What makes this film stand out is how compelling the narrative build up is. For a long time the characters don’t realize what is going on, and the real monster lays in the shadows. Because of this the characters only slowly come to realize the true danger lurking in the mine. This build up leads to a great miniature, toy tank and plane destroying festival payoff as the Rodan uses wind and their body to wreck city miniatures. While this isn’t a Godzilla movie many of its elements are similar enough to a Godzilla movie to be on this list and are done well, making Rodan an incredible monster origin film. This film was so important and in line with the Godzilla franchise in fact that Rodan later reappeared in many Godzilla sequels as one of the most important and reoccurring Kaiju of the series.
Godzilla 2000 is one of the best modern Godzilla films I have seen. Mixing both the old and new aspects of Godzilla, Godzilla 2000 stands out as my personal favourite films designed to resurrect the Godzilla series. The film features the adventures of an independent Godzilla disaster research team as they predict that Godzilla will be returning soon. But trouble is brewing when an alien race seeks out information on Godzilla, so that they can discover the source of Godzilla regenerative properties. Eventually these aliens try to create a monster to defeat Godzilla after gathering what information they can about him, and the two monsters end up battling.
One thing that really sets Godzilla 2000 apart from many films is how well they balance a variety of elements that make up Godzilla. Godzilla is also well portrayed within this film, balancing his protection of the earth with a real sense of unstoppable menace. Godzilla gets plenty of time not only to fight aliens, but to also menace the city and provide real destruction. This balance makes the film a lot of fun and was a great way to revive the franchise making it entertaining and exciting again. This film also features the human characters that are actually kind of interesting. The conflict between the independent Godzilla research team who knows more about Godzilla and the overconfident government team is fun to watch, while still retaining the cheesiness that makes Godzilla fun. This been the only Godzilla film I have ever seen in theatres, and it was so enjoyable to that it helped to revive my interest in the Godzilla series when I first saw it.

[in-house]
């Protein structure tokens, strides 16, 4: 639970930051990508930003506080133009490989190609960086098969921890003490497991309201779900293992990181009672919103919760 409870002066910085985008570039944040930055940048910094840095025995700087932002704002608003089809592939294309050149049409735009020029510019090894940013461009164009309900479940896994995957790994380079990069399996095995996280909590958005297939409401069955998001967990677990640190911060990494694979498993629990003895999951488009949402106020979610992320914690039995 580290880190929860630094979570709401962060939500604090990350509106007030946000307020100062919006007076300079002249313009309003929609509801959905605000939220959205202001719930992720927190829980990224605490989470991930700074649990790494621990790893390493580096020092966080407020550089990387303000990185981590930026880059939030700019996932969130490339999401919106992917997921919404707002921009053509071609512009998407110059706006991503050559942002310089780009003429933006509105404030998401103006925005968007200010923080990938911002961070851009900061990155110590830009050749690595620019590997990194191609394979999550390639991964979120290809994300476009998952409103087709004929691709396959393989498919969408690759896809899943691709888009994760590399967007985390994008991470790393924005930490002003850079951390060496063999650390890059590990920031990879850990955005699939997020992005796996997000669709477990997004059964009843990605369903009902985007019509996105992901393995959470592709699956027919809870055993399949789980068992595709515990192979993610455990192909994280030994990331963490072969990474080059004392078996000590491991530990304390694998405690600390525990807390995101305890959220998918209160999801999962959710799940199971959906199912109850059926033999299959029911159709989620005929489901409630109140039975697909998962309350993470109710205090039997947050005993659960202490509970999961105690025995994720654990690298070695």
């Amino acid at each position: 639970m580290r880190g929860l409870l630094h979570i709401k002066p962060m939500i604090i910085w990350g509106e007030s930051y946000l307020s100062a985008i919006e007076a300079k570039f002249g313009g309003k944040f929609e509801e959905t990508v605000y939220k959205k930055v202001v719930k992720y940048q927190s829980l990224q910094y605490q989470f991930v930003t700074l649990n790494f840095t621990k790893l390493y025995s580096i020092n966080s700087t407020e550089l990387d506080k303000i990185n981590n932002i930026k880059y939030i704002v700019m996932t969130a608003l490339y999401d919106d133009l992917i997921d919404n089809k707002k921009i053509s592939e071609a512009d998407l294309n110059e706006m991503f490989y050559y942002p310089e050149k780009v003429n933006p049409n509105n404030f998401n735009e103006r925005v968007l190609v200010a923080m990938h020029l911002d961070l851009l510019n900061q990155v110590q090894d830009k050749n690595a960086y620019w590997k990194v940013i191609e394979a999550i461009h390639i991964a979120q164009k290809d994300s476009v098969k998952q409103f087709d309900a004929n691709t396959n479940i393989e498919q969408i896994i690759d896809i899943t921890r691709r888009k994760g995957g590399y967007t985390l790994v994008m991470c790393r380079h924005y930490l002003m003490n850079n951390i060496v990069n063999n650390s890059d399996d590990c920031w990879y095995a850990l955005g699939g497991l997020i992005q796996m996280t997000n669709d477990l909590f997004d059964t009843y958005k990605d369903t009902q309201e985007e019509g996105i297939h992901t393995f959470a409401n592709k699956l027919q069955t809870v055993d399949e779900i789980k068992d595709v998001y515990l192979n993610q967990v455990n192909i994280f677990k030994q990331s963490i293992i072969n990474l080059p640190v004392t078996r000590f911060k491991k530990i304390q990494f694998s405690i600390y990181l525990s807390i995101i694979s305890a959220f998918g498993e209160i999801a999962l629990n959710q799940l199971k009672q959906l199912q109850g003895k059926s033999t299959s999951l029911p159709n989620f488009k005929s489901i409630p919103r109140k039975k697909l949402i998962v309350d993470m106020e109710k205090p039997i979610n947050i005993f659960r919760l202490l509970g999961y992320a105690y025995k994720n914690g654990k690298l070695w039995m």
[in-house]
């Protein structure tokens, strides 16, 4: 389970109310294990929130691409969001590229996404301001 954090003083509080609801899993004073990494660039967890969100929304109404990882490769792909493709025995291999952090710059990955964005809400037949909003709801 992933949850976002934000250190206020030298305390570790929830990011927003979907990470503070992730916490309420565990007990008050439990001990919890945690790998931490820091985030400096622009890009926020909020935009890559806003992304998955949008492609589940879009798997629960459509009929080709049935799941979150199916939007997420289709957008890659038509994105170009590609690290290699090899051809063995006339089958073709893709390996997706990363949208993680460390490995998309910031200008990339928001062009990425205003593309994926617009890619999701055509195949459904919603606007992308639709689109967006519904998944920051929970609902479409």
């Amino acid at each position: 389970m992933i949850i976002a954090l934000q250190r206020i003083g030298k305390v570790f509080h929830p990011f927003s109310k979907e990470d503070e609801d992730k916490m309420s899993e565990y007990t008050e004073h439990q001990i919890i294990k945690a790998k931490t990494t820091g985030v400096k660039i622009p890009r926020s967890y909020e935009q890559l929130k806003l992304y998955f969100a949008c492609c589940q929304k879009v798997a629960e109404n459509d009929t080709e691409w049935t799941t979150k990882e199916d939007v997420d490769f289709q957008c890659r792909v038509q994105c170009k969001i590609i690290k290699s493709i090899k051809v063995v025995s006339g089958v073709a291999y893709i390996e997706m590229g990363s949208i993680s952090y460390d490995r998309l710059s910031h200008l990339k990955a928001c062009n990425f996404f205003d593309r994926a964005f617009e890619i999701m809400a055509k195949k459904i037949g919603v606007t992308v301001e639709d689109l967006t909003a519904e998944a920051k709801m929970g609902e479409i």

The Return of Godzilla
The Return of Godzilla tries to return Godzilla to his threatening roots as a menace. As Godzilla once again attacks Japan it is decided that Japan should use a new flying battle ship in hopes of stopping the Big G. Things are tense though as Cold war tensions also erupt between the US and Soviet Union who both threaten to take care of things their own way with nuclear weapons. The Japanese army is of course sent to stop Godzilla, but initially has no luck. Though the army eventually briefly stops Godzilla with their new ship, he is revived by an accidental nuclear blast, and then continues his rampage as the Japanese forces try to lure him away from the city.
What makes the Return of Godzilla so interesting is how much destruction Godzilla gets to cause. Godzilla gets to battle all sorts of toy tanks including new laser tanks, and a flying super battleship. This not only brings him back from his kid friendly defender of earth phase, but also restores Godzilla to his previous level of menace allowing him to destroy model cities once more. This film was a really big departure for its time, because it allowed Godzilla to once again be a dangerous monster villain who ravages cities. This ultimately helped to keep the franchise alive, and for it to come up with fresh ideas. I personally love this film and feel it still stands up, due to all the time the film spends on Godzilla just doing what he does best, destroying miniatures.
Mothra vs Godzilla
Mothra vs. Godzilla is a classic early film that introduced the giant guardian moth Mothra and her larvae to the Godzilla franchise, as well as her two miniature singing guardian twins. The film involves a greedy capitalist who is trying to use these twins and Mothra’s egg for profit. Things go bad though when Godzilla hits the scene and does his thing (destroying cities). While the adult Mothra cannot defeat him, her eggs eventually hatch revealing her larvae offspring. These larvae are sent out to stop Godzilla’s destructive rampage after the human toy tanks once again fail to stop the King of the Monsters.